Saving money on prescription drugs is important to everyone, but especially self-pay patients who don’t have coverage for their medicines or who have high deductibles. I’ve mentioned a couple of options in the past, including the $4 generic drugs programs offered by most major ‘big box’ pharmacies and chain drug stores, and drug discount cards that can allow the uninsured to get prescription drug prices similar to what insurers pay.
There are other options as well, including coupons for prescription drugs and patient assistance programs that are typically offered by drug manufacturers themselves and have been developed to help people who can’t afford to pay full price for their medications, typically the uninsured but others as well.
One shortcoming of the prescription assistance programs is that they can be a little challenging to find and apply for – each manufacturer has their own program, with different eligibility standards and procedures for getting low-cost or even free medicines.
One resource I’ve recently found and am very impressed with that brings together information on patient assistance programs for nearly every drug manufacturer in the country, along with a wealth of other options for saving money. Called NeedyMeds, it is essentially a one-stop source for people wanting to save money on prescription drugs. Here’s how they describe themselves:
NeedyMeds is a 501(c)(3) non-profit information resource devoted to helping people in need find assistance programs to help them afford their medications and costs related to health care…
NeedyMeds’ mission is to be the best source of accurate, comprehensive and up-to-date information on programs that help people facing problems paying for medications and health care; to assist those in need in applying to programs; and to provide health-related education using innovative methods…
According to information on their site, there are currently patient assistance programs for more than 4,000 brand and generic drugs. Their web site offers an easily searchable database of these drugs – all a patient has to do is click on the drug name, and it takes them to a page that provides full information on a variety of options for low-cost and free prescription drugs.
For example, I clicked on Lipitor, a brand-name drug made by Pfizer that is often prescribed to treat high cholesterol. NeedyMeds provided information on four options:
- RxOutreach.org, a charitable organization that is also a fully licensed online pharmacy catering to the uninsured and those without any prescription drug coverage whose income is under 300% of federal poverty
- Lipitor for You, a program offered by Pfizer that is focused on privately insured patients and helps to drastically reduce co-pays with their “LIPITOR $4 Co-Pay Card”
- Together Rx Access, an industry-supported program that offers discounts on brand-name medicines for the uninsured with incomes below about 400% of the federal poverty level
- Pfizer Phriends, a Pfizer program for the uninsured that offers discounts on their drugs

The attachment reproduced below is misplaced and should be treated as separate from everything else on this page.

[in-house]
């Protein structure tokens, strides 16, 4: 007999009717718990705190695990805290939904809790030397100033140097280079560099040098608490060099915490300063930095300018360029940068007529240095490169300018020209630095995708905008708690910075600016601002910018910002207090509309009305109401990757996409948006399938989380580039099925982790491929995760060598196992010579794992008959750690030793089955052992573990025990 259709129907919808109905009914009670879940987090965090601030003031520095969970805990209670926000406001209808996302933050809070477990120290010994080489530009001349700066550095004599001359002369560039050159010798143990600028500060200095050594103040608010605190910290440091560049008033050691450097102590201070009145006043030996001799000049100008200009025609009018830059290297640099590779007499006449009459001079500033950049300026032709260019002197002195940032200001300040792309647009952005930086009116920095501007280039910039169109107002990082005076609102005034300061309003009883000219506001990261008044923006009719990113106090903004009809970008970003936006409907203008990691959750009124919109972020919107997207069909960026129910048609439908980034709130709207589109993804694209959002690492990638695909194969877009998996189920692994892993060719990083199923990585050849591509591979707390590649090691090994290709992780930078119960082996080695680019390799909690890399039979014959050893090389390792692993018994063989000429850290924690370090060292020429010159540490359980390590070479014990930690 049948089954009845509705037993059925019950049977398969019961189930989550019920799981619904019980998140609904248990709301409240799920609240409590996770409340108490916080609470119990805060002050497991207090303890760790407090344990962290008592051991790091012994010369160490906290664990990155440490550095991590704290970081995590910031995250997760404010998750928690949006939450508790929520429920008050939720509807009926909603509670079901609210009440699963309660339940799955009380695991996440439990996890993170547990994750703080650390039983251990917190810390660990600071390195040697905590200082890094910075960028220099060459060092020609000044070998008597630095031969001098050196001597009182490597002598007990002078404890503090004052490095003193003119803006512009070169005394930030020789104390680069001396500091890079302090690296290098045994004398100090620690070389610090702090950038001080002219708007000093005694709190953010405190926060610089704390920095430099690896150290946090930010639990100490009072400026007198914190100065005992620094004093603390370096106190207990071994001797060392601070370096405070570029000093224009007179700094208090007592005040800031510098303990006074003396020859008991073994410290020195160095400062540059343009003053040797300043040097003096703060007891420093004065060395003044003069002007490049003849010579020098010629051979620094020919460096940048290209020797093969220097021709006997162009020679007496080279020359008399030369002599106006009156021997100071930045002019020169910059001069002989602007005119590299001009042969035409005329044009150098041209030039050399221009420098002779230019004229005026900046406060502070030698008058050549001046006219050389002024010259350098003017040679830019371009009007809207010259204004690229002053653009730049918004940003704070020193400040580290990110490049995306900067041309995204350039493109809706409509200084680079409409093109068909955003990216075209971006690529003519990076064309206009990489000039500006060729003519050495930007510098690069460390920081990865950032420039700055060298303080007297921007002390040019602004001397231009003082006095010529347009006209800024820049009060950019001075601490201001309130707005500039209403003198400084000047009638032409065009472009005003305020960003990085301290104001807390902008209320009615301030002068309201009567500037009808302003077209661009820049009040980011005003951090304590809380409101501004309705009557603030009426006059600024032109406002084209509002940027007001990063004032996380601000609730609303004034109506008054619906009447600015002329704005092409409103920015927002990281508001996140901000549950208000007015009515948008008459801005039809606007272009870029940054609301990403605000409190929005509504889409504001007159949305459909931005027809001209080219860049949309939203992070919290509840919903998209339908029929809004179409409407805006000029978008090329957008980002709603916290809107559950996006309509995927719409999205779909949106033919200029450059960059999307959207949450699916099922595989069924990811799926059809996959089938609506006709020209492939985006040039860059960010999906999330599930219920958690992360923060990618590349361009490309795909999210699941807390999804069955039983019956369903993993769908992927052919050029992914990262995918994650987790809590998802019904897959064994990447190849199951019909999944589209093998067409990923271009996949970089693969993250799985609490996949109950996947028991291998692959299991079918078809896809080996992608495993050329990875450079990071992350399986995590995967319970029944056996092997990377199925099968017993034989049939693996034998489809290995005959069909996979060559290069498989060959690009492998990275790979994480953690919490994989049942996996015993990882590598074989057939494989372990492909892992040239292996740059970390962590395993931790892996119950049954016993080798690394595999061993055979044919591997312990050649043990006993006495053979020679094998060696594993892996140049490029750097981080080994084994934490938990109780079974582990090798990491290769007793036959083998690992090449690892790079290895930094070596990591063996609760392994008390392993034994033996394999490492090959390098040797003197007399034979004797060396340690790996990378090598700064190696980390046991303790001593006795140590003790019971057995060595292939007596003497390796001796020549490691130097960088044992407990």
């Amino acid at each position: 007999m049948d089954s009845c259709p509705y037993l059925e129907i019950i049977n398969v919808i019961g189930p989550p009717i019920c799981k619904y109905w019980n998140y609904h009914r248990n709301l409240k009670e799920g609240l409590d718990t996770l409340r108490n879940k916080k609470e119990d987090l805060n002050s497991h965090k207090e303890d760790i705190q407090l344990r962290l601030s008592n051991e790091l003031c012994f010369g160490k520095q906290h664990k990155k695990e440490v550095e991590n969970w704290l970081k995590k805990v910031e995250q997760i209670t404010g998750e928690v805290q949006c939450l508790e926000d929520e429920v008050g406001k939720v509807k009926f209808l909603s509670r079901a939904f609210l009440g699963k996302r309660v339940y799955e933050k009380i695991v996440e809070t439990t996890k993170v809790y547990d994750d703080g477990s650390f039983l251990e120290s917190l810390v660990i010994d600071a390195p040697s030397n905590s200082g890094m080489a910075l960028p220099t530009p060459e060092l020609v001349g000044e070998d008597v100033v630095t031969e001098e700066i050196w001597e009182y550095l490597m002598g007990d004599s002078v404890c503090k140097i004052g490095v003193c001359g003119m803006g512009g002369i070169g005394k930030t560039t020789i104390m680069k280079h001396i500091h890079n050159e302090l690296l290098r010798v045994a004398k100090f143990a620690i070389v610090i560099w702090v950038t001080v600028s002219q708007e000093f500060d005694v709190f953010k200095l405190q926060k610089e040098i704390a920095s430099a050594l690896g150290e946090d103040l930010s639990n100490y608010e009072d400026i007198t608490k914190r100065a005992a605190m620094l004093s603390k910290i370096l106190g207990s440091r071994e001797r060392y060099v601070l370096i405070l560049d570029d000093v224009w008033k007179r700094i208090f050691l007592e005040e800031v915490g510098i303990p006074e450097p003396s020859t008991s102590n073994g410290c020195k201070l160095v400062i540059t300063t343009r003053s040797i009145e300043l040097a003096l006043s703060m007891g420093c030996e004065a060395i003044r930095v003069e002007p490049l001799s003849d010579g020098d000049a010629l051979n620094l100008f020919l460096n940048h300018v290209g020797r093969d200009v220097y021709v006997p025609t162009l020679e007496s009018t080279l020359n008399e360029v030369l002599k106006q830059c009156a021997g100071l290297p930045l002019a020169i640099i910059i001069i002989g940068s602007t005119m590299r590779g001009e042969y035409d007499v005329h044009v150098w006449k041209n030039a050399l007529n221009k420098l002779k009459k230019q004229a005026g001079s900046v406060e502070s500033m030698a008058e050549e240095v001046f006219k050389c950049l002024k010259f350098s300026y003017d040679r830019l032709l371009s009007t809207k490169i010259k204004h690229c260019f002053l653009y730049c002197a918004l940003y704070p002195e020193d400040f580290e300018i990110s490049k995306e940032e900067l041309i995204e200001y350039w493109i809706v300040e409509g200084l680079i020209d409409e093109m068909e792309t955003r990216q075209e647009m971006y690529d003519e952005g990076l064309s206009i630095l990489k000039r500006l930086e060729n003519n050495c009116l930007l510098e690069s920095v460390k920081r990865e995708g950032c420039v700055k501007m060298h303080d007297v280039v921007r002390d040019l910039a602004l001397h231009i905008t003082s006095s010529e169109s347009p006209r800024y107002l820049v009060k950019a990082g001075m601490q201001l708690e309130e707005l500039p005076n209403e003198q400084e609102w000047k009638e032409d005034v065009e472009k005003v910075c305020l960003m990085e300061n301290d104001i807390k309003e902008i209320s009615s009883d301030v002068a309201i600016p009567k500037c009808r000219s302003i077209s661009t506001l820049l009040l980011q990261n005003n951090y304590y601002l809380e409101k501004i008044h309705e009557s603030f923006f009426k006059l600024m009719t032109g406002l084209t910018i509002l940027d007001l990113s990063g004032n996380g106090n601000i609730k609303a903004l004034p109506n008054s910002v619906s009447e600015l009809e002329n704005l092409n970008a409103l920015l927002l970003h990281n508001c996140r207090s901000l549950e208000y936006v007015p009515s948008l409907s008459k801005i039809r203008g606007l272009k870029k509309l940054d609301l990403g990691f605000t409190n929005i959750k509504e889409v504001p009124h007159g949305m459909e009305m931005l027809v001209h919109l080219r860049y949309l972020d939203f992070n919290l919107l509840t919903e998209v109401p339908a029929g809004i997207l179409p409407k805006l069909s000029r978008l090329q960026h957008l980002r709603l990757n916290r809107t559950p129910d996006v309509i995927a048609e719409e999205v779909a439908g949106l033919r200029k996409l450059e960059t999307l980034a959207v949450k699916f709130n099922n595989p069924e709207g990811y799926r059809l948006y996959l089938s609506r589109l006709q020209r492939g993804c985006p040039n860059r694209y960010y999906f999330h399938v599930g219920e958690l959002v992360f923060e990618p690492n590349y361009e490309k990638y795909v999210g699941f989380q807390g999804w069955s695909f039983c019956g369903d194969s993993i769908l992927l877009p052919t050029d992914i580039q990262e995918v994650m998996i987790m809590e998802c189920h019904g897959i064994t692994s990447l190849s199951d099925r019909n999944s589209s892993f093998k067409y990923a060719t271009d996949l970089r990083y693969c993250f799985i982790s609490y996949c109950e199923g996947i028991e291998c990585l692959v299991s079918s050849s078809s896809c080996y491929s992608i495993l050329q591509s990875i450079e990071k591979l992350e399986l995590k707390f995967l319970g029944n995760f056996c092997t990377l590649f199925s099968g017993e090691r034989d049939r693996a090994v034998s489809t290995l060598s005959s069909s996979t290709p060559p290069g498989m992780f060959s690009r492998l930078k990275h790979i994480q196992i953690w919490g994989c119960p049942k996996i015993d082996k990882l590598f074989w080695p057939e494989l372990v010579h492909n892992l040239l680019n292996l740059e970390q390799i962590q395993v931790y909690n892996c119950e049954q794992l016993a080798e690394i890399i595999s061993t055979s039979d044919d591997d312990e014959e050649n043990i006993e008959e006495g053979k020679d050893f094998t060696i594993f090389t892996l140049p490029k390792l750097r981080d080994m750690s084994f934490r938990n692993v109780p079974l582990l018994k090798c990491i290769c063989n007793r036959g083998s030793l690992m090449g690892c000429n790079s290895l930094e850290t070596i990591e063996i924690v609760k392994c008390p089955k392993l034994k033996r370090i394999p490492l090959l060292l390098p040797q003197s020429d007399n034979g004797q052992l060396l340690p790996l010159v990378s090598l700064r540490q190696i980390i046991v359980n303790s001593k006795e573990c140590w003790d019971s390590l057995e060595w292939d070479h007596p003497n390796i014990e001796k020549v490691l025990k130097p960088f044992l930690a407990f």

For each of these options, NeedyMeds summarizes the program and provides links to apply for them. It also notes whether there are coupons available for the drug (in this case it takes you to the Lipitor for You program site), and also provides a link to their diagnosis based assistance page so you can see if there are organizations that offer assistance to people with specific conditions and illnesses (there aren’t in this case).
The one thing missing in the search results was a note or a link letting people know that generic versions of Lipitor are available. But in this case, looking at NeedyMeds generic page showed that a generic, atorvastatin calcium, was available from Xubex, an online pharmacy that looks to be primarily for patients using assistance programs. Their web site describes themselves this way:
…Our services include the Patient Assistance Program for generics medications, Discount Drug Program, Free Medication and Diabetes Care Kits and supplies, Discount Diabetes Supplies and Co-pay Assistance Program.
We are the premier source for the assistance program for generic medications and for the past 16 years, we have helped tens of thousands of clients across the country get the medications they need. Our Discount Drug program has cut the cost for all medications, brand or generic, up to 70% and the Free medication program is provided to those patients who cannot afford their prescriptions and require assistance to get started on their therapy. The Co-pay assistance program is available to anyone with traditional prescription coverage which utilizing the medications on our Co-pay Assistance program can minimize or eliminate the out-of-pocket expenses for the medications they need. Our program is available to everyone nationwide….
The prices offered by Xubex ranged from $20 – $45 for a 90-day supply all the way up to a 360-day supply costing $80 or $120 (it isn’t clear, but I’d guess the higher price is for higher dosages). Those prices compare very favorably to what I found at local pharmacies for atorvastatin, $13.65 for a 30 day supply being the lowest price I found for a relatively low-dosage pill. Buying a 1-year supply from Xubex would save about 50% over buying from my local pharmacy.
NeedyMeds also has a page listing all the coupons they are aware of (and there are a lot of them – over 100 just under medicines that start with the letter ‘A’), a page for finding free- and low-cost clinics across the country, and they also offer their own, free drug discount card. Other resources include a listing of camps and retreats for patients and families with specific diagnosis, links to a number of government assistance programs, and a medical bill mediation service.
All in all, NeedyMeds appears to be a one-stop source for saving money on prescription drugs, and should be high on the list of places for self-pay patients to go when they need to save money on medicines.